The technological advancements have transformed the travel and tourism industry completely. The digital revolution has changed the way people travel. Unlike yesteryears, only 13% of travellers plan their trips through agencies while 74% plan their trips online. These trends only suggest that the customers’ expectations have changed. They look for more immersive experiences.
Through the application of martech, travel brands try to create only the most relevant and meaningful experiences for their users. There are hudreds of websites and other sources customers refer to before initiating their travel plans. As a travel brand, you need to make sure that you are engaging your customers across all touch-points so that you don’t lose them to your competition.
To get a better understanding of what challenges travel marketers face to acquire, engage, and retain users, we had a discussion with Himashu Periwal, ex-Head of Growth at one of the leading online travel platforms in India: ixigo.com.
Himanshu shared really interesting insights on how the application of martech has revolutionized the travel industry, and how does the future look like.
PH: You have been a part of this industry for a while now. I would like to know, what according to you are the key mobile marketing challenges faced by the travel brands in India?
HP: Travel as a category, is considered to be a tough one when you compare it to e-commerce. You will see that the users of the travel apps engage with the app around 2-3 times a year, whereas for e-commerce it is almost 1-2 times a month.
One of the biggest challenges for marketers is, how to keep the audience engaged throughout the year. As a marketer, you need to channel your efforts into keeping the users engaged all-round the year when they aren’t actively using the app. If you fail to do so, then these users might turn into lapsers, which is not something you want.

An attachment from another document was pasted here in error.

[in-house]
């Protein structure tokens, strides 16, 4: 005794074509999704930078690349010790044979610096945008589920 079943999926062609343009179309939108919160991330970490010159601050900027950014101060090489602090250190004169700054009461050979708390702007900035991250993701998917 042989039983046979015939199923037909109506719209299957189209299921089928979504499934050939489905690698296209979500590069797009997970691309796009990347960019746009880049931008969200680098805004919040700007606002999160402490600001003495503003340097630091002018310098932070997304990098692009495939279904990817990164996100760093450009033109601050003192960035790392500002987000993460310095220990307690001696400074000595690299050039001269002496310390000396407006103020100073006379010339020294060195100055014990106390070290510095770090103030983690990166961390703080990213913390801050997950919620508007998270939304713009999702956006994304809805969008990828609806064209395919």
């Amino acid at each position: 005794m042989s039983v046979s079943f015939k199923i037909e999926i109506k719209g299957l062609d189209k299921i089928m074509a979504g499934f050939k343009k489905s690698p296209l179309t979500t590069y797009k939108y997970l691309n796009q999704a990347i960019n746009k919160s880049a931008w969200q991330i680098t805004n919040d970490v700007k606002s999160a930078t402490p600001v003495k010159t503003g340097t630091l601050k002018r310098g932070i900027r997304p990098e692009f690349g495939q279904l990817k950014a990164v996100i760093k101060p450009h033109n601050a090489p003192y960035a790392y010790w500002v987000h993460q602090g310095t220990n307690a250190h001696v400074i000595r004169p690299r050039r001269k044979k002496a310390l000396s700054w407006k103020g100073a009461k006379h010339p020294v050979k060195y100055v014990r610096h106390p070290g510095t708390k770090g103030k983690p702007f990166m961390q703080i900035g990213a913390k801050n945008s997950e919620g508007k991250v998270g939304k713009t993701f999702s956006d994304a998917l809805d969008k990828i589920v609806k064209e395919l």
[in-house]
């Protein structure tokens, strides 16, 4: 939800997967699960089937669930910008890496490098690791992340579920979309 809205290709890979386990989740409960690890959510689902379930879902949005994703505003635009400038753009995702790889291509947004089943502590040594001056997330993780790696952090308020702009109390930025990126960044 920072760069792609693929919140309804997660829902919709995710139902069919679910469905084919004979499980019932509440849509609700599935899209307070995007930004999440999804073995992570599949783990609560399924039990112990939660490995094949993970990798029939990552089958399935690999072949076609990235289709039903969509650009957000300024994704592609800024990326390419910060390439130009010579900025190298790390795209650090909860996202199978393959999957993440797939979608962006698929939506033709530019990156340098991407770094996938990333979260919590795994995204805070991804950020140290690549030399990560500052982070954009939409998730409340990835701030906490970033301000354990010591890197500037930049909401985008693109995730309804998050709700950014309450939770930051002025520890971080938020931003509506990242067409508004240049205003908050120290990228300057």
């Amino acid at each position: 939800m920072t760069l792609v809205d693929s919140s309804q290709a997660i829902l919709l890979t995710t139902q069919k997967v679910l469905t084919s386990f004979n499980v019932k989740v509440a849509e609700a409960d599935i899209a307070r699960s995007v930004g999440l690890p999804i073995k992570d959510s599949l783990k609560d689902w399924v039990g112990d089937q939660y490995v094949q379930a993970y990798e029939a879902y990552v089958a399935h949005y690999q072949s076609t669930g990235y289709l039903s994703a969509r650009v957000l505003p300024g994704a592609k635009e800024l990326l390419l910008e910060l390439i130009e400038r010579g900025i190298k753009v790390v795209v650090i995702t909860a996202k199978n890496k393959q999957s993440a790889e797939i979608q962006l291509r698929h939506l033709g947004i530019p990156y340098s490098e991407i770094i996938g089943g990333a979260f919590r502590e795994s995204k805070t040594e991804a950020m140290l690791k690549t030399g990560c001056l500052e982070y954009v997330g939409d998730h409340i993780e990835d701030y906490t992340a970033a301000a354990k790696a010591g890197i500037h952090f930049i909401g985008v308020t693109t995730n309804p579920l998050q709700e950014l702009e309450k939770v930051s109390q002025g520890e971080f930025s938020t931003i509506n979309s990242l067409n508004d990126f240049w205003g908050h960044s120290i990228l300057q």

Another challenge is that the same products like flight fares, hotel bookings, etc. are being sold by over 20 big players in the market at almost comparable prices. So, I ask myself, how do I build user loyalty without giving discounts (which is the easy way out).
Also, the players who have been in this industry for a long time, face the scale challenge. The scaling challenge starts hitting you once you’ve been in the market for a couple of years. The point I am trying to make here is that the size of the market does not increase as much as the competition does and at the end of the day, you are competing for the same wallet share.
PH: Now that we talk of these challenges, I want your views on how the application of Martech in the travel industry and your experience, has evolved over the last 5 years, and how these trends, especially in emerging markets like India, vary from those in the evolved markets.
HP: From what I have seen, the face of this industry has changed completely over the last 5 years. I remember the time when we had to send bulk emails manually, and now they are entirely automated. Push notifications, SMS, WhatsApp – everything can be now sent out through a single app. The tools through which businesses can channel their marketing has evolved big time.
I will quantify this shift through a very simple example.
Earlier, it took around 3 hours to send one mail to the user base. Now, over 100 personalized emails can be sent in a day.
You can see how significant the shift has been, not only for the marketers but also for the users, who now experience more meaningful engagements.
If I talk about India specifically, a lot of interesting trends have emerged. Leisure travel has increased over the last 4-5 years. Even international travel is on the rise. Solo travel is also increasing big time. Earlier people traveled for business purposes or to meet their families during vacations but now the reason for traveling has shifted more towards adventure trips and visiting popular landmarks.